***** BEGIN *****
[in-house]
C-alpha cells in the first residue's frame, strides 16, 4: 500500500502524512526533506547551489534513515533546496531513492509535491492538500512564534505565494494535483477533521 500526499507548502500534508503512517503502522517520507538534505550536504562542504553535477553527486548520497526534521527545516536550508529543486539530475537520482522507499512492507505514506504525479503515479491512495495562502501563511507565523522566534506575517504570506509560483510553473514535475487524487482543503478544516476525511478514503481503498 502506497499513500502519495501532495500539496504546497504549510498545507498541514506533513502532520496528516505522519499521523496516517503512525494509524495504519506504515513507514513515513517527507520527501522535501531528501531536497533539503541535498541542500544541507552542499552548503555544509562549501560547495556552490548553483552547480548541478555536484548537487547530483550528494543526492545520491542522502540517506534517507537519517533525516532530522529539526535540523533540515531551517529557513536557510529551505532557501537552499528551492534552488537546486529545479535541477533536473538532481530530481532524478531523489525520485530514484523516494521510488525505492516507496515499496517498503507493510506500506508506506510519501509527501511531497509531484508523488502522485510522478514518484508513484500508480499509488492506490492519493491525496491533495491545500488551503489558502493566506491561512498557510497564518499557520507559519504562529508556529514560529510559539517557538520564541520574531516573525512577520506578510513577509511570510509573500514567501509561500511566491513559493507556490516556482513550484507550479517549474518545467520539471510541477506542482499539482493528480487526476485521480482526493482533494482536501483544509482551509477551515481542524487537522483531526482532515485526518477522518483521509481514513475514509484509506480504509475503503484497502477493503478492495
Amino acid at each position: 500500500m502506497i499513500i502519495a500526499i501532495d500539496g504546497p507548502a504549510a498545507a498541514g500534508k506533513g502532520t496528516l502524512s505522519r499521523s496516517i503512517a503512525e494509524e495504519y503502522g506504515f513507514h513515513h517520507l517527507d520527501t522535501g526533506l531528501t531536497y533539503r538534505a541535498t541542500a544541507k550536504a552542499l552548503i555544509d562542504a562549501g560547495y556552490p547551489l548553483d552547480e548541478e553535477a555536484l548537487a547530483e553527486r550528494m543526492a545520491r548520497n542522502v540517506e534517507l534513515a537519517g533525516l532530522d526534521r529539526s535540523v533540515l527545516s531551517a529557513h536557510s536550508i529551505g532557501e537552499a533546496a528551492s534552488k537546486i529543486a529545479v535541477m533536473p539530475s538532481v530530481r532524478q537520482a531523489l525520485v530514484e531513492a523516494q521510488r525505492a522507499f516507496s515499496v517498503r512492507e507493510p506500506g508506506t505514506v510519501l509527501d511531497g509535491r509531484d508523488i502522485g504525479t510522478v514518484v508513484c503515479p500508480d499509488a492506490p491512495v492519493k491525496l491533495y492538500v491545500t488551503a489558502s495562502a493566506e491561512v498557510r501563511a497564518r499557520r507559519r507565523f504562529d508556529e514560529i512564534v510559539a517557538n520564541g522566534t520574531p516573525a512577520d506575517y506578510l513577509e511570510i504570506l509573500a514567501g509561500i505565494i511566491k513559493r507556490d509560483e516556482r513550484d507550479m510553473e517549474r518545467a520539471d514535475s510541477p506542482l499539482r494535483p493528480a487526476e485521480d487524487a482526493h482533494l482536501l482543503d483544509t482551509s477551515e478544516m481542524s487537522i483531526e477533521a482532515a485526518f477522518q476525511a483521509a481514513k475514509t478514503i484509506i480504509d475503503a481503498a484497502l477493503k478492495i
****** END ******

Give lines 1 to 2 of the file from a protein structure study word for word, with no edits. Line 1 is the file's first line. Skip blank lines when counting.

[in-house]
C-alpha cells in the first residue's frame, strides 16, 4: 500500500502524512526533506547551489534513515533546496531513492509535491492538500512564534505565494494535483477533521 500526499507548502500534508503512517503502522517520507538534505550536504562542504553535477553527486548520497526534521527545516536550508529543486539530475537520482522507499512492507505514506504525479503515479491512495495562502501563511507565523522566534506575517504570506509560483510553473514535475487524487482543503478544516476525511478514503481503498 502506497499513500502519495501532495500539496504546497504549510498545507498541514506533513502532520496528516505522519499521523496516517503512525494509524495504519506504515513507514513515513517527507520527501522535501531528501531536497533539503541535498541542500544541507552542499552548503555544509562549501560547495556552490548553483552547480548541478555536484548537487547530483550528494543526492545520491542522502540517506534517507537519517533525516532530522529539526535540523533540515531551517529557513536557510529551505532557501537552499528551492534552488537546486529545479535541477533536473538532481530530481532524478531523489525520485530514484523516494521510488525505492516507496515499496517498503507493510506500506508506506510519501509527501511531497509531484508523488502522485510522478514518484508513484500508480499509488492506490492519493491525496491533495491545500488551503489558502493566506491561512498557510497564518499557520507559519504562529508556529514560529510559539517557538520564541520574531516573525512577520506578510513577509511570510509573500514567501509561500511566491513559493507556490516556482513550484507550479517549474518545467520539471510541477506542482499539482493528480487526476485521480482526493482533494482536501483544509482551509477551515481542524487537522483531526482532515485526518477522518483521509481514513475514509484509506480504509475503503484497502477493503478492495